Phil covered the initial threat of Louisville’s “postseason uniforms” last weekend, though we dodged a bullet — those red pants haven’t made an appearance (yet). But, unfortunately, the retro-style jersey did get worn. And the photos commemorating a return trip to Omaha will forever be proof that we have not learned from our mistakes.
The postseason jerseys are shown here with three different caps in play. (Also, the two guys to the right don’t have belts.) Even before you take that debacle into account, there’s this. Get used to those outlined pits. You’ll be seeing them again before this is all said and done.
There’s a standard white vest that’s not too bad, though it would be awesome if there was some sort of mandate on shoes. There are wordmark-front jerseys in white, red, black and gray. Basically, there are a lot of choices and none of them are really very good. But they’re all first-round picks compared to that postseason special.
I feel like I’ve been reporting on North Carolina uniforms pretty much the entire time I’ve been doing this wrap-up. You can count on a few things when the Tar Heels are in the tournament: Carolina blue, a jersey or two that just says “Carolina” on it, and one reasonably unique alternate jersey. That’s the case again this year.
Most regular CWS viewers will recognize this setup right away. With a typography tweak here and there, it’s been the team’s standard look in Omaha for a while now. No complaints here. The navy alternate looks good, too, even though it’s strange to see a UNC team in such a dark shade.
While the blue camo thing is regrettable, there’s really only one bit of UNC’s recent wardrobe that’s truly off-putting (to me, at least): This. The Nike pits from 2009 are, somehow, not dead. Or not donated to a Legion team or something.
Yes, NC State got Adidas postseason uniforms, too. I think the problem with all of these isn’t just that they’re ugly, it’s that they’re half-assed ripoffs of old MLB designs. If you want to trip back into the past, why not base it on something the school actually wore?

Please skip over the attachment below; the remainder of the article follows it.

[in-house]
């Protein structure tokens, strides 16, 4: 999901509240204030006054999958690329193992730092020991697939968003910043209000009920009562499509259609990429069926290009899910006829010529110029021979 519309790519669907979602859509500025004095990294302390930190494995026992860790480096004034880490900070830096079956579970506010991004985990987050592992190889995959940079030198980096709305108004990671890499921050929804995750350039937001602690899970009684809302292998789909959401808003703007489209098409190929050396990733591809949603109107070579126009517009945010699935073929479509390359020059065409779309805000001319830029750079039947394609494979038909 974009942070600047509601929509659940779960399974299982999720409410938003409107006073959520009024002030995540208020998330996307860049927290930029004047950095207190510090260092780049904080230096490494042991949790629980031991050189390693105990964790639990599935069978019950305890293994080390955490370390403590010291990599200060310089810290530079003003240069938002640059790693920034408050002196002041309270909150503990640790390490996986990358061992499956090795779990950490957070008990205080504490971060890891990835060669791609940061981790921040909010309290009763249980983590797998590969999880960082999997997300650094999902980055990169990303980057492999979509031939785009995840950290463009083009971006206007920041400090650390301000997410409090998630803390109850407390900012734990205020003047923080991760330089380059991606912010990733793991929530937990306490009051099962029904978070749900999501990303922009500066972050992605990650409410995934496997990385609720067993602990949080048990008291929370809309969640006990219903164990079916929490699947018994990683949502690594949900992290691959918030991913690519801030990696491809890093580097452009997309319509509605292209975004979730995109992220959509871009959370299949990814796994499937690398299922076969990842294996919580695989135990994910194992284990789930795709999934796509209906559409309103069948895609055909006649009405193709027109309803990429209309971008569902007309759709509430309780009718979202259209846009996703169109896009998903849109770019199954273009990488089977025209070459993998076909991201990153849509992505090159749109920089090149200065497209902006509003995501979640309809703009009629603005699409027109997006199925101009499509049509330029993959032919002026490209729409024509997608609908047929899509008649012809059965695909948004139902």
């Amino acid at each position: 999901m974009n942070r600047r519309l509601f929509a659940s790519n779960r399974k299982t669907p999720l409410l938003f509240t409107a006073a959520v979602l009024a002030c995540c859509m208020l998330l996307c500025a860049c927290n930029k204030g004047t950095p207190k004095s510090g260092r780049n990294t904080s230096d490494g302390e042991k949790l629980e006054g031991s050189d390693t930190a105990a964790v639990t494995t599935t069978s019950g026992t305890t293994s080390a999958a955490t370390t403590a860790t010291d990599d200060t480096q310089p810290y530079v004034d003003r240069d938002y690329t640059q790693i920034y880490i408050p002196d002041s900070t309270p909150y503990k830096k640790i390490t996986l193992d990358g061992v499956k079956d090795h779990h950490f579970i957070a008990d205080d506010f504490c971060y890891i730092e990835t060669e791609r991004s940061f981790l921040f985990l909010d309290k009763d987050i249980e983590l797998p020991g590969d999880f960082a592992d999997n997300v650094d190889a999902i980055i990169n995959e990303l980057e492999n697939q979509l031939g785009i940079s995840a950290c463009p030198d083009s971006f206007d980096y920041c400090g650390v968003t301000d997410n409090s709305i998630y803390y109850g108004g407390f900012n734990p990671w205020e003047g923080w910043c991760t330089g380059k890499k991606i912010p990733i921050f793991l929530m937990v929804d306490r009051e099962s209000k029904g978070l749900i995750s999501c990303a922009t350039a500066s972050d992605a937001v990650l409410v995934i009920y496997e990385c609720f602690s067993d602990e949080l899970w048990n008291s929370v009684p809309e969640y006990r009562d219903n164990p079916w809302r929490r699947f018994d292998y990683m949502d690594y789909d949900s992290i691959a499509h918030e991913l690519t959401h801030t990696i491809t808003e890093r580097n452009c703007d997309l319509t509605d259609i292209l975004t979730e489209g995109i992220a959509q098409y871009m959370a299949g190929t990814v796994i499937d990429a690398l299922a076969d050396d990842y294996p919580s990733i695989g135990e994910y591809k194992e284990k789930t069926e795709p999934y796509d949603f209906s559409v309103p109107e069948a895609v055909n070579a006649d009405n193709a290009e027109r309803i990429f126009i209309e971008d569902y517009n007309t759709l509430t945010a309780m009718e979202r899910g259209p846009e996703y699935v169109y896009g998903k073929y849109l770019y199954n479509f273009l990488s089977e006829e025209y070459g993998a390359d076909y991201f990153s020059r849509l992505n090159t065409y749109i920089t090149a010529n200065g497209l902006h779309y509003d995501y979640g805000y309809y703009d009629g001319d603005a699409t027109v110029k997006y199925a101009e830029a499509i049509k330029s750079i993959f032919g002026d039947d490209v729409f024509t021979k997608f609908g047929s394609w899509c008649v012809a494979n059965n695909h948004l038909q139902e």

Prior to being remodeled for the CWS, NC State didn’t really look too bad. The home whites are fine, as are the red alternates. Road gray? Of course. Well done. This black jersey makes no sense in the context of the previous three uniforms, though.
But this white vest came straight from the “stock jersey fonts” book. This looks like kind of jersey you order when your equipment manager forgot to get things lined up for the first homestand and you have to get something done NOW. “Just make it say NC State and it’ll be fine. I need them in five hours.”
We can thank LSU for an opportunity to cleanse the palate a little bit. We know the deal with Paul and purple, but LSU baseball gets a walk from me. Why? Because LSU has looked like this forever. This is Warren Morris after hitting a home run to win the 1997 College World Series.
And this is LSU’s current yellow jersey. Yep, pretty much the same. And so is the purple jersey. The white uniform and interlocking LSU logo on the caps is a college classic. One of my favorites. I hope LSU sticks around for a while, if only to save us from Louisville.
Remember those highlighted armpit panels from a few teams ago? Here’s more. UCLA has all of the elements of a classic design, and some actual history to go along with it. Like, Jackie Robinson-style history. And instead we see this.
Adidas is the culprit, again. In this case, the mesh-vented underarms flare out and around to the front and back of the jerseys. While there may well be a cooling benefit to the design, it encroaches on the space available for a logo. Should this logo be that small? Probably not. But it has to be, thanks to the pits. They’re present here and here, complete with outlines, so you don’t miss them.
The Bruins could look so much better, given space on the uniform to actually do something. Instead, you have triple-layered logos crammed into tiny spaces. There’s really no way to make that work.
Very Uni Watch-ish: Paul here. An eyebrow-raising sponsorship and a questionable logo are at the heart of a new piece I’ve written for Grub Street (that’s New York magazine’s food blog). There’s even a small sports-related angle. I’m pretty sure all Uni Watch readers will like this one — check it out here.